- anyone visiting parts of the world where flu is circulating, especially if travelling in a group.
Some workplaces run annual immunisation programs for staff.
Pre-immunisation checklist for the flu vaccine
Before receiving the vaccine, make sure that you tell your doctor or nurse if you (or your child):
- are unwell (have a temperature over 38.5˚C)
- have allergies to any other medications or substances
- have had a serious reaction to any vaccine
- have had a serious reaction to any component of the vaccine
- have had a severe allergy to anything
- have had an severe allergy reaction to eggs – the virus used in the vaccine is grown in eggs
- have had Guillain-Barré acute syndrome.
You should also tell your doctor or nurse if your child is under six months old.
Side effects of the flu vaccine
The flu vaccine can cause a range of side effects. In children under five years of age, these reactions may be more obvious. Common side effects of flu vaccine include:
- drowsiness or tiredness
- muscle aches
- localised pain, redness and swelling at the injection site
- occasionally, an injection-site lump (nodule) that may last many weeks but needs no treatment
- low-grade temperature (fever).
Managing fever after immunisation
Common side effects following immunisation are usually mild and temporary (occurring in the first few days after vaccination). Specific treatment is not usually required. There are a number of treatment options that can reduce the side effects of the vaccine including:
- drinking extra fluids and not overdressing if there is a fever
- although routine use of paracetamol after vaccination is not recommended, if fever is present, paracetamol can be given – check the label for the correct dose or speak with your pharmacist, (especially when giving paracetamol to children)
Concerns about side effects
If the side effect following immunisation is unexpected, persistent or severe, or if you are worried about yourself or your child's condition after a vaccination, see your doctor or immunisation nurse as soon as possible or go directly to a hospital.
Immunisation side effects may be reported to the Victorian Vaccine Safety Service, the central reporting service in Victoria on 1300 882 924 (option 1). You can discuss how to report problems in other states or territories with your immunisation provider. It is also important to seek medical advice if you (or your child) are unwell, as this may be due to other illness rather than because of the immunisation.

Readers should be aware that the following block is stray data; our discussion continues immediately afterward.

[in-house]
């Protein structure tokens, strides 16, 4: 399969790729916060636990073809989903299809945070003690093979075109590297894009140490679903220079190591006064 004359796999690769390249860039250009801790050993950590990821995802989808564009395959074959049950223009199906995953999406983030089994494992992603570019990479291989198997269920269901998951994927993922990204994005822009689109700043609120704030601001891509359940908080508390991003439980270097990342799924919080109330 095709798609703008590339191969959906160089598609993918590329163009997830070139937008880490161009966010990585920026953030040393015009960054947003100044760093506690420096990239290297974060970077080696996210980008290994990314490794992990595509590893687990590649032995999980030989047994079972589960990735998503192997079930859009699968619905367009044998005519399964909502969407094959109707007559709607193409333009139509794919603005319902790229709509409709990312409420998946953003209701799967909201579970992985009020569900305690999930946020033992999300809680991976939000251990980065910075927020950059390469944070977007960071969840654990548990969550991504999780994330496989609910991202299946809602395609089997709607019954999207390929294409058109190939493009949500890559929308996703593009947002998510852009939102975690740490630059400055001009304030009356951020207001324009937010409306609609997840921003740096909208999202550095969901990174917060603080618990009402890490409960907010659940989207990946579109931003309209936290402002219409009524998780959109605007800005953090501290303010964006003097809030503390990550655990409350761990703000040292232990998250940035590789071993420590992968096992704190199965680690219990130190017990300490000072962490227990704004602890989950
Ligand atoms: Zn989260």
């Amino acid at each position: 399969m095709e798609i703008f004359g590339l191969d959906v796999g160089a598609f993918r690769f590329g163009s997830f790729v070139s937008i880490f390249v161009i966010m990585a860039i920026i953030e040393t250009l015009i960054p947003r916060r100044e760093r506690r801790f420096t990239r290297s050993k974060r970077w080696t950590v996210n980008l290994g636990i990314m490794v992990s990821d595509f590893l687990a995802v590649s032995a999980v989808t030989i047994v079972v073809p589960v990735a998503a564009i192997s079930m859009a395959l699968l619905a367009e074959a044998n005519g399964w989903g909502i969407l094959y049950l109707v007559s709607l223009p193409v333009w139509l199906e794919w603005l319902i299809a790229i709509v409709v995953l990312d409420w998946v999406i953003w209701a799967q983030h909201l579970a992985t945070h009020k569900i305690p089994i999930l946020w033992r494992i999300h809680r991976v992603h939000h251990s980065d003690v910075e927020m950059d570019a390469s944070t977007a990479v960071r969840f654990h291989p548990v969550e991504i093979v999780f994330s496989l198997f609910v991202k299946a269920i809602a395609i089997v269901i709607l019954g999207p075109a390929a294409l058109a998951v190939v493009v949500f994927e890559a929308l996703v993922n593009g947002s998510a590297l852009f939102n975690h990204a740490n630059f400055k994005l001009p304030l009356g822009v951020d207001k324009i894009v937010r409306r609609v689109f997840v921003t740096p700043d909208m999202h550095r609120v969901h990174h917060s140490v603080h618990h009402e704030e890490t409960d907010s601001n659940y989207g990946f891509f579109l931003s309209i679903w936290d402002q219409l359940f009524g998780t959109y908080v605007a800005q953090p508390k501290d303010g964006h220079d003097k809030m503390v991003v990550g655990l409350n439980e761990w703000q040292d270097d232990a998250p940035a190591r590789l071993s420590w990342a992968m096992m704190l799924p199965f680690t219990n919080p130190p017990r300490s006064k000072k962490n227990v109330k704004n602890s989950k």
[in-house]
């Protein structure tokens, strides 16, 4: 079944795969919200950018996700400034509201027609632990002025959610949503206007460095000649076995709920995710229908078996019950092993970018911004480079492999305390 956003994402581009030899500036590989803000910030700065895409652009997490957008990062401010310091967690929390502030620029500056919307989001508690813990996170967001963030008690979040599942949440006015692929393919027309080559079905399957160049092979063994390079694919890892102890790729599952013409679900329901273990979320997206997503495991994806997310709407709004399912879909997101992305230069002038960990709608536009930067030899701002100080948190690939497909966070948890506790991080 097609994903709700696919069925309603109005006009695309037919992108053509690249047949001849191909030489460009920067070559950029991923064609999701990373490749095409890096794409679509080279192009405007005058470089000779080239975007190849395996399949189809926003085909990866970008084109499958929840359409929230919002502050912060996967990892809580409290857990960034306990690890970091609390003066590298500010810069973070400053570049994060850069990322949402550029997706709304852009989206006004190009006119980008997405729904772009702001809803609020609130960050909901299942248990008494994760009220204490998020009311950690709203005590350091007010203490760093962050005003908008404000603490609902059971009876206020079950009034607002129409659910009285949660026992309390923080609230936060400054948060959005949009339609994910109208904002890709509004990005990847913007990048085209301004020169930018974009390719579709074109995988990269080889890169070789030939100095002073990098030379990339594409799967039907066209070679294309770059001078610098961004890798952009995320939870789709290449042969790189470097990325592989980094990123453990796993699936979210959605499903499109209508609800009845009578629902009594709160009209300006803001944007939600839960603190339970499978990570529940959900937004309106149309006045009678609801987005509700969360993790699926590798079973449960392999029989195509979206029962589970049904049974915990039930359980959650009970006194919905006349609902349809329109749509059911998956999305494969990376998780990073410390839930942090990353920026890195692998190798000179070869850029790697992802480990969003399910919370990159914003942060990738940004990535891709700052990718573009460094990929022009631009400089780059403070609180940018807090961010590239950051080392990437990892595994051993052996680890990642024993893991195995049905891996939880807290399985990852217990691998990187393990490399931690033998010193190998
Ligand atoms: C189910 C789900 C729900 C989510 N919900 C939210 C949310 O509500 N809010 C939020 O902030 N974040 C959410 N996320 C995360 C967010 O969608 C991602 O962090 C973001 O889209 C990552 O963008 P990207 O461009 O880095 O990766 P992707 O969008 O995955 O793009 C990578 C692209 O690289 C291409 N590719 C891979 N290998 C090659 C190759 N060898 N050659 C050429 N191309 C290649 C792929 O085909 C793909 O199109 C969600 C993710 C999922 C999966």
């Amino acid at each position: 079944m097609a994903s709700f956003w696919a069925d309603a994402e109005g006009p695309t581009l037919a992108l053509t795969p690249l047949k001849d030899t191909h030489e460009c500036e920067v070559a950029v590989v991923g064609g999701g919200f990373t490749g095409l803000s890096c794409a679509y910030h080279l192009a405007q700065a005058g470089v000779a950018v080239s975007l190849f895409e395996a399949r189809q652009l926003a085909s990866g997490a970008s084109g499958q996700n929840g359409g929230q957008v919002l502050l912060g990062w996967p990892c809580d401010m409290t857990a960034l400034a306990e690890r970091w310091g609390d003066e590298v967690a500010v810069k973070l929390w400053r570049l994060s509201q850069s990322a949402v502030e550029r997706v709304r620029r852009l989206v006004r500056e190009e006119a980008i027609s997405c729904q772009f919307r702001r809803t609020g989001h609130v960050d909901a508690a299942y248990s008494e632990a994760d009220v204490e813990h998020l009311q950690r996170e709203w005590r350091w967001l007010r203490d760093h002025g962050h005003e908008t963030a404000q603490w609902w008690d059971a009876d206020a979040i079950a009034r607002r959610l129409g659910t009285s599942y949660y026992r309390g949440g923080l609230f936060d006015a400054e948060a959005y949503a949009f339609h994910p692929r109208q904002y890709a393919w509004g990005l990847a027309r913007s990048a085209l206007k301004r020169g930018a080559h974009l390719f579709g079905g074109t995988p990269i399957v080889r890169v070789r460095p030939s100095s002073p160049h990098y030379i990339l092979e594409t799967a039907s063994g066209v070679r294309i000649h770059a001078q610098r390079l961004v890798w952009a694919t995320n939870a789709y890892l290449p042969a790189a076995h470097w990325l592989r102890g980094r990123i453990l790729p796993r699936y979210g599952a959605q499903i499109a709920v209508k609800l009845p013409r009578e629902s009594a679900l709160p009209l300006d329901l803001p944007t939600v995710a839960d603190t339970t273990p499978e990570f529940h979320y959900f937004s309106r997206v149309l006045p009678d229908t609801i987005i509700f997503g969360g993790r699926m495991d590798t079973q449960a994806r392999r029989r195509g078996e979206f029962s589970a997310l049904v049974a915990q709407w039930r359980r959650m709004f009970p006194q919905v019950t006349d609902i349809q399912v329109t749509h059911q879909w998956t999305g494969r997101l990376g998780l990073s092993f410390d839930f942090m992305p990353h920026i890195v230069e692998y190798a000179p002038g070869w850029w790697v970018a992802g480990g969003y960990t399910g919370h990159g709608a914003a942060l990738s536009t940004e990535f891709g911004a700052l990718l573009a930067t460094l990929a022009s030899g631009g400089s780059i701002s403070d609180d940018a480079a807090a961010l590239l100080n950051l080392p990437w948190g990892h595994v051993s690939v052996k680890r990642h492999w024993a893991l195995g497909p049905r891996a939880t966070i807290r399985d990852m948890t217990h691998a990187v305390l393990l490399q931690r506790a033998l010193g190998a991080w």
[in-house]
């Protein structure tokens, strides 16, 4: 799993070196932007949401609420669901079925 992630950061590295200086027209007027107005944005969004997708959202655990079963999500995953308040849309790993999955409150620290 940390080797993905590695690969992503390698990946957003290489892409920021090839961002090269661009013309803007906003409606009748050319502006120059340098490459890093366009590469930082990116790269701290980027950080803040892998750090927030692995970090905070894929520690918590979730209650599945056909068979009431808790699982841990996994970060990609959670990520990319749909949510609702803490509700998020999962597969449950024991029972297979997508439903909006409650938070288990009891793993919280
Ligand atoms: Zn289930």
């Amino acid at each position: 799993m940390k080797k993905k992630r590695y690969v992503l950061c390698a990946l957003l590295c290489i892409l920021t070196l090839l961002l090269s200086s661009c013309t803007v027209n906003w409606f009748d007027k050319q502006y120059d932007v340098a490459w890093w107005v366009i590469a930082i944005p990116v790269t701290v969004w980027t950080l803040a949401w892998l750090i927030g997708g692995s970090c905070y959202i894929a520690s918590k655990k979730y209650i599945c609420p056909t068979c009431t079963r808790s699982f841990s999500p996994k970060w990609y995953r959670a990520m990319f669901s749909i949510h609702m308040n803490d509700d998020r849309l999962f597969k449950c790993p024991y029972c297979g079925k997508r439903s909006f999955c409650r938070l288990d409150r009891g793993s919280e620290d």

Rare side effects of the flu vaccine
There is a very small risk of a serious allergic reaction (anaphylaxis) to any vaccine. This is why you are advised to stay at the clinic or medical surgery for at least 15 minutes following vaccination in case further treatment is required. Apart from anaphylaxis, other extremely rare side effects include febrile convulsions in children.
In 2010, one brand of influenza vaccine caused an increase in fever and febrile convulsions in very young children under five years of age. This brand is no longer registered for use in young children. Your doctor will discuss with you the best influenza vaccine brand for your child.
Immunisation and HALO
The immunisations you may need are decided by your health, age, lifestyle and occupation. Together, these factors are referred to as HALO.
Talk to your doctor or immunisation provider if you think you or someone in your care has health, age, lifestyle or occupation factors that could mean immunisation is necessary. You can check your immunisation HALO using the Immunisation for Life infographic.
Where to get help
- Your doctor
- In an emergency, always call triple zero (000)
- Emergency department of your nearest hospital
- Your local government immunisation service
- Maternal and Child Health Line (24 hours) Tel. 132 229
- NURSE-ON-CALL Tel. 1300 60 60 24 – for expert health information and advice (24 hours, 7 days)
- Immunisation Section, Department of Health and Human Services, Victorian Government Tel. 1300 882 008
- National Immunisation Information Line Tel. 1800 671 811
- Victorian Vaccine Safety Service, Victorian Vaccine Education Centre Tel. 1300 882 924 (option 1) between 9 am and 4 pm – you can leave a message at all other times
Things to remember
- Influenza is a viral disease that causes widespread illness every year.
- Immunising people who are at risk of complications from the flu is the most effective way to reduce the number of flu infections and deaths.
- Influenza immunisation is recommended for people in known high-risk groups.
- People who work or live with people who are at risk of serious complications should also be immunised to avoid spreading the flu.
- The vaccine cannot give you a dose of flu because it does not contain any live virus.